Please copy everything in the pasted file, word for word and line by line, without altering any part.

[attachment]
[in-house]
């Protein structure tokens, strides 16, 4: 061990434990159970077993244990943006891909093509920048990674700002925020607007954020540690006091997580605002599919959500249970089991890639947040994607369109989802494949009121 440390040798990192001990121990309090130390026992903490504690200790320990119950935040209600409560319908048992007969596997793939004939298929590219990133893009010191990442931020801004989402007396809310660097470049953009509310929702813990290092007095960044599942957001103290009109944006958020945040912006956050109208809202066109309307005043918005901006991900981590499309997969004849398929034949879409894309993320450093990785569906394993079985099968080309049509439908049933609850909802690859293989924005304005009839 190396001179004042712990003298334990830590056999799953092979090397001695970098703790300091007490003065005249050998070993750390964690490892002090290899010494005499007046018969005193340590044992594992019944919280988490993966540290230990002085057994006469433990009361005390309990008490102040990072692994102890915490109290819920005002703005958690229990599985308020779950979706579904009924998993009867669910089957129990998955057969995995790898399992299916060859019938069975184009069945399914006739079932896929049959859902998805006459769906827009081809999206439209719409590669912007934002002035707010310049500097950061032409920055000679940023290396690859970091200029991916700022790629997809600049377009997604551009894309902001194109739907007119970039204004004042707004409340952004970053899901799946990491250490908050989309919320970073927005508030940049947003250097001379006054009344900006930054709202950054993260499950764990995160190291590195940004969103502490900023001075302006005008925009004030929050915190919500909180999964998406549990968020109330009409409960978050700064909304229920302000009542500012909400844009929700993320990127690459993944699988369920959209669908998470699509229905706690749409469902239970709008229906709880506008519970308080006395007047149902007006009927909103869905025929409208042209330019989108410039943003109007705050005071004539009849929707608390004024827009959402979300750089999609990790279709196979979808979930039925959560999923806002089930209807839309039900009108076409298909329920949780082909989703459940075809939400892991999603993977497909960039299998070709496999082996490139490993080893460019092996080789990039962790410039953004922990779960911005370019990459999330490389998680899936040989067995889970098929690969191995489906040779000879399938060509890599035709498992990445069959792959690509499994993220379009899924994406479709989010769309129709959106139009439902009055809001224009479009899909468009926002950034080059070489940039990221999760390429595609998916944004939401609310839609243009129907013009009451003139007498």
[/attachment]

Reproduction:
[in-house]
């Protein structure tokens, strides 16, 4: 061990434990159970077993244990943006891909093509920048990674700002925020607007954020540690006091997580605002599919959500249970089991890639947040994607369109989802494949009121 440390040798990192001990121990309090130390026992903490504690200790320990119950935040209600409560319908048992007969596997793939004939298929590219990133893009010191990442931020801004989402007396809310660097470049953009509310929702813990290092007095960044599942957001103290009109944006958020945040912006956050109208809202066109309307005043918005901006991900981590499309997969004849398929034949879409894309993320450093990785569906394993079985099968080309049509439908049933609850909802690859293989924005304005009839 190396001179004042712990003298334990830590056999799953092979090397001695970098703790300091007490003065005249050998070993750390964690490892002090290899010494005499007046018969005193340590044992594992019944919280988490993966540290230990002085057994006469433990009361005390309990008490102040990072692994102890915490109290819920005002703005958690229990599985308020779950979706579904009924998993009867669910089957129990998955057969995995790898399992299916060859019938069975184009069945399914006739079932896929049959859902998805006459769906827009081809999206439209719409590669912007934002002035707010310049500097950061032409920055000679940023290396690859970091200029991916700022790629997809600049377009997604551009894309902001194109739907007119970039204004004042707004409340952004970053899901799946990491250490908050989309919320970073927005508030940049947003250097001379006054009344900006930054709202950054993260499950764990995160190291590195940004969103502490900023001075302006005008925009004030929050915190919500909180999964998406549990968020109330009409409960978050700064909304229920302000009542500012909400844009929700993320990127690459993944699988369920959209669908998470699509229905706690749409469902239970709008229906709880506008519970308080006395007047149902007006009927909103869905025929409208042209330019989108410039943003109007705050005071004539009849929707608390004024827009959402979300750089999609990790279709196979979808979930039925959560999923806002089930209807839309039900009108076409298909329920949780082909989703459940075809939400892991999603993977497909960039299998070709496999082996490139490993080893460019092996080789990039962790410039953004922990779960911005370019990459999330490389998680899936040989067995889970098929690969191995489906040779000879399938060509890599035709498992990445069959792959690509499994993220379009899924994406479709989010769309129709959106139009439902009055809001224009479009899909468009926002950034080059070489940039990221999760390429595609998916944004939401609310839609243009129907013009009451003139007498």